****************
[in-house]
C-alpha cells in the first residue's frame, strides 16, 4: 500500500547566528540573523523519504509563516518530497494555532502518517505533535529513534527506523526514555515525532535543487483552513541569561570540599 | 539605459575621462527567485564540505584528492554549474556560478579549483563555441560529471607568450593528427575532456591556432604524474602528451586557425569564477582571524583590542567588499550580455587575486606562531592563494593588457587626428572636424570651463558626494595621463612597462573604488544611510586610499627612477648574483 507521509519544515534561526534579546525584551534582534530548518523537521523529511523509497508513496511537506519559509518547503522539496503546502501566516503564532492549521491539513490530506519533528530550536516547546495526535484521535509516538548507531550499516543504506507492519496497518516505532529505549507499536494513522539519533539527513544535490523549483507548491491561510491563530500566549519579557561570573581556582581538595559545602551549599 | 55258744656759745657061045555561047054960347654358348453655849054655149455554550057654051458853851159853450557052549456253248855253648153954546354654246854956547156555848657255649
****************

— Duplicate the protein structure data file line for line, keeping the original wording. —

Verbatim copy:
[in-house]
C-alpha cells in the first residue's frame, strides 16, 4: 500500500547566528540573523523519504509563516518530497494555532502518517505533535529513534527506523526514555515525532535543487483552513541569561570540599 | 539605459575621462527567485564540505584528492554549474556560478579549483563555441560529471607568450593528427575532456591556432604524474602528451586557425569564477582571524583590542567588499550580455587575486606562531592563494593588457587626428572636424570651463558626494595621463612597462573604488544611510586610499627612477648574483 507521509519544515534561526534579546525584551534582534530548518523537521523529511523509497508513496511537506519559509518547503522539496503546502501566516503564532492549521491539513490530506519533528530550536516547546495526535484521535509516538548507531550499516543504506507492519496497518516505532529505549507499536494513522539519533539527513544535490523549483507548491491561510491563530500566549519579557561570573581556582581538595559545602551549599 | 55258744656759745657061045555561047054960347654358348453655849054655149455554550057654051458853851159853450557052549456253248855253648153954546354654246854956547156555848657255649